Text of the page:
Addiction is a global issue that impacts a wide range of people, their families, and their communities. In 2014, over 435,000 Americans aged 12 and up said they were currently using heroin, while 4.3 million said they were taking prescription opioids for nonmedical reasons.
Addiction, like diabetes and heart disease, is a chronic condition with no cure. Addiction, on the other hand, can be treated, and addicts can and do recover.
Treatment delivered by qualified doctors utilizing safe and effective approaches can lead to a healthy and positive way of life. Recovery is the term for this healthy way of living. The most effective opioid addiction treatment and rehabilitation is often a combination of medicine, psychotherapy, and other forms of support.
Many people who suffer from addictions seek treatment in hospital emergency rooms because they are in danger. Most hospitals conduct an examination and assessment of the patient’s primary requirement before connecting him or her to the appropriate treatment for their specific needs. Many general hospitals will not admit people purely for the purpose of withdrawal or substance abuse treatment unless there is another cause present, such as a serious medical concern.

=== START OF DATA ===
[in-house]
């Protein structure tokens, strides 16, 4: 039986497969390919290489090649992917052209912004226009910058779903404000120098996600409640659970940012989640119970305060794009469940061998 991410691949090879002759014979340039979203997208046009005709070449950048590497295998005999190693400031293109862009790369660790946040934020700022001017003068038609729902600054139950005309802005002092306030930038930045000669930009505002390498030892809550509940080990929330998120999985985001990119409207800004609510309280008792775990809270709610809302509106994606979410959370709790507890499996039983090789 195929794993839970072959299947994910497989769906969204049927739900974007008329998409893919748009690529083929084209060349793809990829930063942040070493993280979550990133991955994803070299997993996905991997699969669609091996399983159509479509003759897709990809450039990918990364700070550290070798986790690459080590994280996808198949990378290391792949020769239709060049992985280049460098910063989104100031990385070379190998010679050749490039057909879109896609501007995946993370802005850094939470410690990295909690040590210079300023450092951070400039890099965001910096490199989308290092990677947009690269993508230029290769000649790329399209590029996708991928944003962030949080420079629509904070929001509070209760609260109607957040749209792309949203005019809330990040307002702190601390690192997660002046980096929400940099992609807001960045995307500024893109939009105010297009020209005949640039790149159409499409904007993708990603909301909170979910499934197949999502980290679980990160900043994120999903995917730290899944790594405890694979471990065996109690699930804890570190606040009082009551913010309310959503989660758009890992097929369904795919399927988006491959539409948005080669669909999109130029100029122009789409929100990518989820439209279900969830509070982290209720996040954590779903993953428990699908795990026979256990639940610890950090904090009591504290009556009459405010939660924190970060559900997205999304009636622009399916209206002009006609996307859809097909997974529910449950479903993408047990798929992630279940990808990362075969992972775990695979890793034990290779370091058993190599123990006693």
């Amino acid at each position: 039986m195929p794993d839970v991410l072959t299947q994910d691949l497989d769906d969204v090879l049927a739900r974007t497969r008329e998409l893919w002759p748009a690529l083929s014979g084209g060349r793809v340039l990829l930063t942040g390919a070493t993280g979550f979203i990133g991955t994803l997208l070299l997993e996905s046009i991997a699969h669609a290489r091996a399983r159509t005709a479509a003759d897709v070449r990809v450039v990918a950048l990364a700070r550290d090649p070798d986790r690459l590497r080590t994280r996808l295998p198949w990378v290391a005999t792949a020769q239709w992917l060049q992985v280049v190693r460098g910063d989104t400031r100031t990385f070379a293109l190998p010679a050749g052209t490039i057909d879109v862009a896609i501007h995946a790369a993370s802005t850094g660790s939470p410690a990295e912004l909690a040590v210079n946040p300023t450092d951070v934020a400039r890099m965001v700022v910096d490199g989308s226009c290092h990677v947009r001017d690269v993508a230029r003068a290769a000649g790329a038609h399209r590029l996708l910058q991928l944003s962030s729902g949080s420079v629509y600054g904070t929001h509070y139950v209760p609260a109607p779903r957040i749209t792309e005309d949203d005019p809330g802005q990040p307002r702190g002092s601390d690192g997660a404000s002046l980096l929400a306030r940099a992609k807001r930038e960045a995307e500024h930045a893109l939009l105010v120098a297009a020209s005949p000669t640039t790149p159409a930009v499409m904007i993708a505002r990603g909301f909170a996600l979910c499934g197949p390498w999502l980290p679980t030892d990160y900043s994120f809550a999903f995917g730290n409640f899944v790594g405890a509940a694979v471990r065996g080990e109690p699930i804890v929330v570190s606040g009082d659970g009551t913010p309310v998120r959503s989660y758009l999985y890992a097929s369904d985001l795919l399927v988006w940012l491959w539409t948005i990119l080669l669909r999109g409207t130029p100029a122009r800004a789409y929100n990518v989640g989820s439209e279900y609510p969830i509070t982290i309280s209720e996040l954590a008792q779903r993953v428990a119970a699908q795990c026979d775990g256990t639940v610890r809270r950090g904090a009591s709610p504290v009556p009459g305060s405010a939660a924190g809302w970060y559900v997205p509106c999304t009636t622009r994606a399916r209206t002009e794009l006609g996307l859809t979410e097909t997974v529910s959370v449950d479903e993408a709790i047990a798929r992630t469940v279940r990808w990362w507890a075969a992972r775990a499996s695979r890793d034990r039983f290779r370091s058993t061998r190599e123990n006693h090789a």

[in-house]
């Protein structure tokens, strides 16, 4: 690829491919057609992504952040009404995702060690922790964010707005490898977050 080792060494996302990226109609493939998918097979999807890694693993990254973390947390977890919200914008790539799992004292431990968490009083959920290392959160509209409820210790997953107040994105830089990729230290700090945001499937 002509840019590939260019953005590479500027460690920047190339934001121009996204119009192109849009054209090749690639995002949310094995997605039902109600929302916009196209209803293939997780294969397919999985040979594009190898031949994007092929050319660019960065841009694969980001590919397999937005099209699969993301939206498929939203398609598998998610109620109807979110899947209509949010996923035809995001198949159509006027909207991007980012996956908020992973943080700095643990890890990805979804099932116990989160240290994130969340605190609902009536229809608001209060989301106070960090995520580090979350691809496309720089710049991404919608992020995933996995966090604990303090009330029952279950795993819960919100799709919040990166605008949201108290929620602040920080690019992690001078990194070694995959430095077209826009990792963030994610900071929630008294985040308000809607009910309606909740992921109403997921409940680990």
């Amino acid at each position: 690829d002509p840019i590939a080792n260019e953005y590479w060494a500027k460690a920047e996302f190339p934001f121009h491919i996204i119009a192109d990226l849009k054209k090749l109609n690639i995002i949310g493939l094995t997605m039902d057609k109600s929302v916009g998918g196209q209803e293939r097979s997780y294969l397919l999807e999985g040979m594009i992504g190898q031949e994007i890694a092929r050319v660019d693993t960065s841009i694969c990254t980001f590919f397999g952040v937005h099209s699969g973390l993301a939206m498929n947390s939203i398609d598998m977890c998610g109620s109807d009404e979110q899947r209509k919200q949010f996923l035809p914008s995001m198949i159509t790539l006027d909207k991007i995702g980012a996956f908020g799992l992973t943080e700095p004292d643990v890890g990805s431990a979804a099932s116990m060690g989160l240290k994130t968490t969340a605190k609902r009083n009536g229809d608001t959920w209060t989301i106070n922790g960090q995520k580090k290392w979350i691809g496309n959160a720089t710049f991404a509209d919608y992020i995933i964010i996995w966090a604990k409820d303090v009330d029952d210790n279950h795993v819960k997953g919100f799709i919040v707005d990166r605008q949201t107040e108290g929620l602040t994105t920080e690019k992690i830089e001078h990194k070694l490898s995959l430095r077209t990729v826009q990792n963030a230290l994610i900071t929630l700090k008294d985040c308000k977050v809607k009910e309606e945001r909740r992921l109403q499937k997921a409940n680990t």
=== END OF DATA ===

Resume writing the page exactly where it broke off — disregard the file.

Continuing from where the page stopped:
Outpatient therapy or an inpatient program specialized to the treatment of people with addiction are the best ways to address substance use disorders. Medications are used in many of these programs to help patients shift away from physical reliance on opioids.